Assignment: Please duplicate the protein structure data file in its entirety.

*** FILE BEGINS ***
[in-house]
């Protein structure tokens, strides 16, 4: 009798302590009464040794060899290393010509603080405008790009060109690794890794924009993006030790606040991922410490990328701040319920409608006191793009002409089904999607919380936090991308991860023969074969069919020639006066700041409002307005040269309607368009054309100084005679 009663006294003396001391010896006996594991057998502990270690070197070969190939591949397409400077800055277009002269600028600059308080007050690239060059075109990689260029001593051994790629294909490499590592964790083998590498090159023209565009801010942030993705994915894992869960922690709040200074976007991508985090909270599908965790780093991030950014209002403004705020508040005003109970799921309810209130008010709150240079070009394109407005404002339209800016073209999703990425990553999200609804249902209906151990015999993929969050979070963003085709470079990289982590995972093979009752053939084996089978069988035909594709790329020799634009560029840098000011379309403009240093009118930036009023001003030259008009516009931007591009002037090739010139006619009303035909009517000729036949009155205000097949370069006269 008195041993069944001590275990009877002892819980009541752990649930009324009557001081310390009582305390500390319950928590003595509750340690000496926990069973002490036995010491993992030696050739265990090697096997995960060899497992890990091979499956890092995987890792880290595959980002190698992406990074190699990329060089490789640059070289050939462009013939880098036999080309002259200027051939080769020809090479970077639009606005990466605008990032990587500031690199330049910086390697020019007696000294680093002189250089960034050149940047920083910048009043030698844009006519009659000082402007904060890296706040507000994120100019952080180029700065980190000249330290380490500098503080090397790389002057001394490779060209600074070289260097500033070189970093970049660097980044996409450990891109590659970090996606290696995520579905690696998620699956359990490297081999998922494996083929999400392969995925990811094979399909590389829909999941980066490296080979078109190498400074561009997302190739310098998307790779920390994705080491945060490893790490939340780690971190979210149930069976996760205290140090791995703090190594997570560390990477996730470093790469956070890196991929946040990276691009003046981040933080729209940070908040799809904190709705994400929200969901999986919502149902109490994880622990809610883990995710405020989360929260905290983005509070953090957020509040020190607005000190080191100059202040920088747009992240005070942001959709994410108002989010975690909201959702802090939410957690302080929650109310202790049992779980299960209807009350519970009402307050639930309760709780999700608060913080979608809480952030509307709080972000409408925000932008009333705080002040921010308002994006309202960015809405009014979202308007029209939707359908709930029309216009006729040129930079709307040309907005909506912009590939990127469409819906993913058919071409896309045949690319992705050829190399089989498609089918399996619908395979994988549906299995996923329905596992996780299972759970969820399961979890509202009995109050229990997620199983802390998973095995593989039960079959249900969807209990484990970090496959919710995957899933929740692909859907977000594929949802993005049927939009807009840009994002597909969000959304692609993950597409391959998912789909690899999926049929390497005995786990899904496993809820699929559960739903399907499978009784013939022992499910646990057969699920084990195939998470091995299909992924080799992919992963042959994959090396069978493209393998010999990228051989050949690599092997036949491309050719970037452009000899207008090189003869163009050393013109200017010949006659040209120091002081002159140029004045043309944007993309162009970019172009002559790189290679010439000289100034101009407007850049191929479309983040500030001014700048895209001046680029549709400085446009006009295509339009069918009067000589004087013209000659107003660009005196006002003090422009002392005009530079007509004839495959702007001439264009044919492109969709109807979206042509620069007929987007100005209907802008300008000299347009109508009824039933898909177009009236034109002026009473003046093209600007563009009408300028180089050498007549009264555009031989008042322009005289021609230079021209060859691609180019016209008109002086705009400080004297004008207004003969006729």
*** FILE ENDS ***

[in-house]
């Protein structure tokens, strides 16, 4: 009798302590009464040794060899290393010509603080405008790009060109690794890794924009993006030790606040991922410490990328701040319920409608006191793009002409089904999607919380936090991308991860023969074969069919020639006066700041409002307005040269309607368009054309100084005679 009663006294003396001391010896006996594991057998502990270690070197070969190939591949397409400077800055277009002269600028600059308080007050690239060059075109990689260029001593051994790629294909490499590592964790083998590498090159023209565009801010942030993705994915894992869960922690709040200074976007991508985090909270599908965790780093991030950014209002403004705020508040005003109970799921309810209130008010709150240079070009394109407005404002339209800016073209999703990425990553999200609804249902209906151990015999993929969050979070963003085709470079990289982590995972093979009752053939084996089978069988035909594709790329020799634009560029840098000011379309403009240093009118930036009023001003030259008009516009931007591009002037090739010139006619009303035909009517000729036949009155205000097949370069006269 008195041993069944001590275990009877002892819980009541752990649930009324009557001081310390009582305390500390319950928590003595509750340690000496926990069973002490036995010491993992030696050739265990090697096997995960060899497992890990091979499956890092995987890792880290595959980002190698992406990074190699990329060089490789640059070289050939462009013939880098036999080309002259200027051939080769020809090479970077639009606005990466605008990032990587500031690199330049910086390697020019007696000294680093002189250089960034050149940047920083910048009043030698844009006519009659000082402007904060890296706040507000994120100019952080180029700065980190000249330290380490500098503080090397790389002057001394490779060209600074070289260097500033070189970093970049660097980044996409450990891109590659970090996606290696995520579905690696998620699956359990490297081999998922494996083929999400392969995925990811094979399909590389829909999941980066490296080979078109190498400074561009997302190739310098998307790779920390994705080491945060490893790490939340780690971190979210149930069976996760205290140090791995703090190594997570560390990477996730470093790469956070890196991929946040990276691009003046981040933080729209940070908040799809904190709705994400929200969901999986919502149902109490994880622990809610883990995710405020989360929260905290983005509070953090957020509040020190607005000190080191100059202040920088747009992240005070942001959709994410108002989010975690909201959702802090939410957690302080929650109310202790049992779980299960209807009350519970009402307050639930309760709780999700608060913080979608809480952030509307709080972000409408925000932008009333705080002040921010308002994006309202960015809405009014979202308007029209939707359908709930029309216009006729040129930079709307040309907005909506912009590939990127469409819906993913058919071409896309045949690319992705050829190399089989498609089918399996619908395979994988549906299995996923329905596992996780299972759970969820399961979890509202009995109050229990997620199983802390998973095995593989039960079959249900969807209990484990970090496959919710995957899933929740692909859907977000594929949802993005049927939009807009840009994002597909969000959304692609993950597409391959998912789909690899999926049929390497005995786990899904496993809820699929559960739903399907499978009784013939022992499910646990057969699920084990195939998470091995299909992924080799992919992963042959994959090396069978493209393998010999990228051989050949690599092997036949491309050719970037452009000899207008090189003869163009050393013109200017010949006659040209120091002081002159140029004045043309944007993309162009970019172009002559790189290679010439000289100034101009407007850049191929479309983040500030001014700048895209001046680029549709400085446009006009295509339009069918009067000589004087013209000659107003660009005196006002003090422009002392005009530079007509004839495959702007001439264009044919492109969709109807979206042509620069007929987007100005209907802008300008000299347009109508009824039933898909177009009236034109002026009473003046093209600007563009009408300028180089050498007549009264555009031989008042322009005289021609230079021209060859691609180019016209008109002086705009400080004297004008207004003969006729």